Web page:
OS: While I know that each of the songs on Strange Strangers is your favorite, which has a deeper emotional connection to you?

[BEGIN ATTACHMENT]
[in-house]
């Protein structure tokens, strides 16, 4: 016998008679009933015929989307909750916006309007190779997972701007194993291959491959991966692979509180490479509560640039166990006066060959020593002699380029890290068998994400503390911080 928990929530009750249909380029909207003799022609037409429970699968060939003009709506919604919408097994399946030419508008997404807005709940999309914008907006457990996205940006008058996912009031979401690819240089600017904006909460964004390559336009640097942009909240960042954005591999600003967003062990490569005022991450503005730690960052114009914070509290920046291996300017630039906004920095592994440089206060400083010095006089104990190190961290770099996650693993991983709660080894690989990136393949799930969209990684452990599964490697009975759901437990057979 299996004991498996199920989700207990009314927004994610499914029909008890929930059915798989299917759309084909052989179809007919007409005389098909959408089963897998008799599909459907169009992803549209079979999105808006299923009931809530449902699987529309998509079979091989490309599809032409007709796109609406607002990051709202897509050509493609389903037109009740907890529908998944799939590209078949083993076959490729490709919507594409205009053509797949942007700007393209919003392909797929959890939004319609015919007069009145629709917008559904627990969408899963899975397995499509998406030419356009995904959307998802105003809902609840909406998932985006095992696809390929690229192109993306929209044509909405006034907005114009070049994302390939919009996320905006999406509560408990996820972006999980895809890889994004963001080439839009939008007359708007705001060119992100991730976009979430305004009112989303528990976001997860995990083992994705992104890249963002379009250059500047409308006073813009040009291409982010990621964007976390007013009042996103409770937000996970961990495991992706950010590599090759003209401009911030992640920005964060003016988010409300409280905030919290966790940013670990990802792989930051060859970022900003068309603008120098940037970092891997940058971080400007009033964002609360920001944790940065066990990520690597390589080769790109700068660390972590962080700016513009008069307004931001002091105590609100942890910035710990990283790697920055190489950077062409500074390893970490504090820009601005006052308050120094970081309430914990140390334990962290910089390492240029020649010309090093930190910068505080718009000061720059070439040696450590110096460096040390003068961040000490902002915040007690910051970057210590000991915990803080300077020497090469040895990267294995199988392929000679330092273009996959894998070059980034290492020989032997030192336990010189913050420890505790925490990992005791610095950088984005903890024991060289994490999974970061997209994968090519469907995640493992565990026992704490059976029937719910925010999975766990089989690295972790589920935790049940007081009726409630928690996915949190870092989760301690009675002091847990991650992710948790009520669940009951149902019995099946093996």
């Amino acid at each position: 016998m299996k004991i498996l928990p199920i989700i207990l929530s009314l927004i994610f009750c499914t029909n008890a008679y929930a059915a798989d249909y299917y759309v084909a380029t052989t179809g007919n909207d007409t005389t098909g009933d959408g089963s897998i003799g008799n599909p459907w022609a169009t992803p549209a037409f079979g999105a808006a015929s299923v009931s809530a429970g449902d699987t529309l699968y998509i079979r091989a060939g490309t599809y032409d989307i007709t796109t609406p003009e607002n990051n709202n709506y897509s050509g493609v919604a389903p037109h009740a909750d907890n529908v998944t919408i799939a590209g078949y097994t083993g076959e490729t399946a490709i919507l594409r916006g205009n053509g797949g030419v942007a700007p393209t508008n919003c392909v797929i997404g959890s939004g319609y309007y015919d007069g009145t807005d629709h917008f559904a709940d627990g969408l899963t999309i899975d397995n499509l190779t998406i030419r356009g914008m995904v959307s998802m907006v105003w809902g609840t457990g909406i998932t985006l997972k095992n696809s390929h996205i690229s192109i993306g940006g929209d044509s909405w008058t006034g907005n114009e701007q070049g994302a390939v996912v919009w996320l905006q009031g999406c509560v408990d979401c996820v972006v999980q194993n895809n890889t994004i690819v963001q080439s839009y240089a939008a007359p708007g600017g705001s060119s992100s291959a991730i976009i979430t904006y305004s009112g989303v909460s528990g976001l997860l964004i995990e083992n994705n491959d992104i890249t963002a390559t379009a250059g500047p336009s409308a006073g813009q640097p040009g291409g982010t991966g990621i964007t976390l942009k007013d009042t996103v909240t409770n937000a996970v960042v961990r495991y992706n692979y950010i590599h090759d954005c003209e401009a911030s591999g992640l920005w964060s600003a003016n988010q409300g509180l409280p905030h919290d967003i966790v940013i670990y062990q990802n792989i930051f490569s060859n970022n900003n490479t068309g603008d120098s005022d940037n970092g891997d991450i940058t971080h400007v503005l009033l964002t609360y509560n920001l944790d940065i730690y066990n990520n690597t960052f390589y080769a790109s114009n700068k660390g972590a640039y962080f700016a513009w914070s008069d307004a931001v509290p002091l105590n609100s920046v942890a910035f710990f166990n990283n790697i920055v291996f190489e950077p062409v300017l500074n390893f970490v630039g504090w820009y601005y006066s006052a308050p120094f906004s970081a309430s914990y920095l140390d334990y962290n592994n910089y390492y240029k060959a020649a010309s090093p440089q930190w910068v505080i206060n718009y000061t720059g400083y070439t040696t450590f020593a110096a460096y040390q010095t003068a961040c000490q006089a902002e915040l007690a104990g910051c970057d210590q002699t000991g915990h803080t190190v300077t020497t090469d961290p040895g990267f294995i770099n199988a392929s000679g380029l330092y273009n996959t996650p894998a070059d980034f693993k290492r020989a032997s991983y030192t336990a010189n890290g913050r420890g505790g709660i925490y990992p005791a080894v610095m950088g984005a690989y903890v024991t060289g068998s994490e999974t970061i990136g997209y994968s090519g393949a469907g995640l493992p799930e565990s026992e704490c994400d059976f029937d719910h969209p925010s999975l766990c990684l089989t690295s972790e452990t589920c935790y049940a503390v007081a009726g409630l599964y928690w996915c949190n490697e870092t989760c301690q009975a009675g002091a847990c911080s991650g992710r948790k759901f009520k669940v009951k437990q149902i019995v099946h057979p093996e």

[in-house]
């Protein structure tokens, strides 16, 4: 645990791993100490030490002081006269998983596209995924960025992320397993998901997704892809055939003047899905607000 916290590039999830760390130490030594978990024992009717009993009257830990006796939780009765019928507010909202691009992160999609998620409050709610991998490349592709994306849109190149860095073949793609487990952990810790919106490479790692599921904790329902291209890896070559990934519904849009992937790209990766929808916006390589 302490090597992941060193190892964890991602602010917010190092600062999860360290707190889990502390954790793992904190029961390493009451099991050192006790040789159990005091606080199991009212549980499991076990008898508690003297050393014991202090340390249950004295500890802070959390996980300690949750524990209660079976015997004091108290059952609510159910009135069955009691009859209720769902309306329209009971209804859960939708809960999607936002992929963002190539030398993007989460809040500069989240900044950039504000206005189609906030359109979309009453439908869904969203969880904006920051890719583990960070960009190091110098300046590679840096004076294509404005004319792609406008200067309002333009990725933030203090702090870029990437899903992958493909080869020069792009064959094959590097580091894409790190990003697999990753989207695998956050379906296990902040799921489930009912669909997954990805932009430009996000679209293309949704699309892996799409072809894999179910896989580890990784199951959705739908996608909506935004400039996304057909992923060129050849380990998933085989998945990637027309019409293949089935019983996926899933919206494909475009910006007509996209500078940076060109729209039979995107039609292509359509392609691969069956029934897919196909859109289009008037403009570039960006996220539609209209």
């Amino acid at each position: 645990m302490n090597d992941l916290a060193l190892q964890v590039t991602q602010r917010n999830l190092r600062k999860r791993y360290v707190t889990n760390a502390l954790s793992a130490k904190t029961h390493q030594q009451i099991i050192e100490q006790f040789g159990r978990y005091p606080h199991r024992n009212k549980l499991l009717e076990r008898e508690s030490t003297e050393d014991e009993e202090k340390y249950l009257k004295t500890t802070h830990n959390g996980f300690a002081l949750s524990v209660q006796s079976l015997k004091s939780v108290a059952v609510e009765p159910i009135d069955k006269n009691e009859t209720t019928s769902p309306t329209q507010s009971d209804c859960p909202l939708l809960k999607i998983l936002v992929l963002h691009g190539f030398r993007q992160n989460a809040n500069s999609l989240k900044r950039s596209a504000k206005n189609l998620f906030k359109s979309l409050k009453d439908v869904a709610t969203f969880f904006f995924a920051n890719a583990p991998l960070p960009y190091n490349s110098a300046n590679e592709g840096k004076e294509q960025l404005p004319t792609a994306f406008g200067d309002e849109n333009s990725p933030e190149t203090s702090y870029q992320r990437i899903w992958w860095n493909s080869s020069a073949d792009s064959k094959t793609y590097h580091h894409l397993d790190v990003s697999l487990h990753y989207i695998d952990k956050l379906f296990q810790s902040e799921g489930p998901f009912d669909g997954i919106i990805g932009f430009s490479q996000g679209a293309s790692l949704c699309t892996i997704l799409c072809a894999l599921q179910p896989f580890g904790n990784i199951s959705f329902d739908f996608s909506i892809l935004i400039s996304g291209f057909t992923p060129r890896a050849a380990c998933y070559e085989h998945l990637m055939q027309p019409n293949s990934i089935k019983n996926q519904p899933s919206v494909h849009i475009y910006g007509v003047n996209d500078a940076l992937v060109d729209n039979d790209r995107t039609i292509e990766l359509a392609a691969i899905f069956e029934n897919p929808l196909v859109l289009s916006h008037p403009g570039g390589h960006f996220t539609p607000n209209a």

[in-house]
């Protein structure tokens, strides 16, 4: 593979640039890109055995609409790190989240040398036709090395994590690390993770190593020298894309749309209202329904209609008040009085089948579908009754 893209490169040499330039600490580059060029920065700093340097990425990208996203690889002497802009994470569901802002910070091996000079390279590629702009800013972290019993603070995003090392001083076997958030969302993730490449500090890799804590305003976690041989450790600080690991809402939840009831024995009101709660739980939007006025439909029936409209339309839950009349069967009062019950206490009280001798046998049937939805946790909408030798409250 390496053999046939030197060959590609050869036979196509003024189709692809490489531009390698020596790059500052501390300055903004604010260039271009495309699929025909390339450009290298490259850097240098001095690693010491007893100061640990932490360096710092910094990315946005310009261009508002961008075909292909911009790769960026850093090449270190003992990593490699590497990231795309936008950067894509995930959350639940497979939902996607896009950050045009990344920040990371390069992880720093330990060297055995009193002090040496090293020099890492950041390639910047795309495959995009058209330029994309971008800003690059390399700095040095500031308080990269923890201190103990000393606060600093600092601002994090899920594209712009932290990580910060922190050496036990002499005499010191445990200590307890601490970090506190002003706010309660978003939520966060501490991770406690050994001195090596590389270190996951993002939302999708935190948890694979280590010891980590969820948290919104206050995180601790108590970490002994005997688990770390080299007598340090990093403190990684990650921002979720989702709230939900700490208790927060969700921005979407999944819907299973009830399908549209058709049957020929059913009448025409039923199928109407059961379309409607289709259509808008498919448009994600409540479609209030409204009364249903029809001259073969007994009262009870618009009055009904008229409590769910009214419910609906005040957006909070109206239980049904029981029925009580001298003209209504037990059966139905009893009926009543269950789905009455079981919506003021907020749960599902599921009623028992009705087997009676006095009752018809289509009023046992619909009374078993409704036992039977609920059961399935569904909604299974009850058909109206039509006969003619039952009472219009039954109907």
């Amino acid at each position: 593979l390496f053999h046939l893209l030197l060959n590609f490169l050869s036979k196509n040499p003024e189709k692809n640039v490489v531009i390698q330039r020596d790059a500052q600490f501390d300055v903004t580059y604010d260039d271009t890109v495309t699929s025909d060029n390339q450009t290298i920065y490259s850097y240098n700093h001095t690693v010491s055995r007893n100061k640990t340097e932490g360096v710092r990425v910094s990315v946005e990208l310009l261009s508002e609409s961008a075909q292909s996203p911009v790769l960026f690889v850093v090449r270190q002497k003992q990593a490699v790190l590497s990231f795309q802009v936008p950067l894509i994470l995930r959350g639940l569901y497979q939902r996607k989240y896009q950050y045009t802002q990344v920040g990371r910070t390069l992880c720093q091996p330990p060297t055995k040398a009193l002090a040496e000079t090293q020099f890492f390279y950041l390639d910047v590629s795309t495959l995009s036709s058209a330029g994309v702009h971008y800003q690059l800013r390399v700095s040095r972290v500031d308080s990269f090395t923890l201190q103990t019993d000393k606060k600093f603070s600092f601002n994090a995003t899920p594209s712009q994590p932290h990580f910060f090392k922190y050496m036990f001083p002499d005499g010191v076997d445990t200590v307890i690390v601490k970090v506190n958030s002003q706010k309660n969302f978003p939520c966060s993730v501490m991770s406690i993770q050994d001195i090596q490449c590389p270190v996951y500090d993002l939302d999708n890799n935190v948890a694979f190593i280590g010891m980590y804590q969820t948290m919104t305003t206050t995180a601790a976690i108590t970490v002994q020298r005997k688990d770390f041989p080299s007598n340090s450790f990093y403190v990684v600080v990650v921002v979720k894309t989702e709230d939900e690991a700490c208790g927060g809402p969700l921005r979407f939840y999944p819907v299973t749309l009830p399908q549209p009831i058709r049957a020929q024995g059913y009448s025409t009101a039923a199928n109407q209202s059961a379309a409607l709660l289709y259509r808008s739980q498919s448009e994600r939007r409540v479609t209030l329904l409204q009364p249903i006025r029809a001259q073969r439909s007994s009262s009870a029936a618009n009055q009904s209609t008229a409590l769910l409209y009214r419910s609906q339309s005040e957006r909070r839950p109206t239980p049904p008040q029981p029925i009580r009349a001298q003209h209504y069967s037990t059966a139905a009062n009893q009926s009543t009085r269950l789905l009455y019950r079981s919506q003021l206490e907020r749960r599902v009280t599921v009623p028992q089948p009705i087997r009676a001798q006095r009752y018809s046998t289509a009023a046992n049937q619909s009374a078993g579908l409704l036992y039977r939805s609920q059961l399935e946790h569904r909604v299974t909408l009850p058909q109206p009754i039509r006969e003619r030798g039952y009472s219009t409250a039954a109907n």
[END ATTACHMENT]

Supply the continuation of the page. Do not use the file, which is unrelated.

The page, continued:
DC: I’m very happy with ‘Slouching Towards Bethlehem,’ sonically and lyrically, but I guess it’s not really an ’emotional’ song in that way. I was happy to finally get ‘Bored of the Apocalypse’ on an album in a form that I enjoy. It was the first half-decent song I wrote as a ‘singer-songwriter’ or whatever I am now after Exitmusic broke up in 2013. Also the coda, ‘Deer Park,’ is a little instrumental song that is the only one truly written during the pandemic. We were quarantined in early April 2020 in a nondescript little Airbnb in upstate New York and I was getting over COVID and recorded it in some strangers’ dining room. But I really like that melody, and it takes me back to an ominous, disorienting time that, for some reason, I am oddly nostalgic for.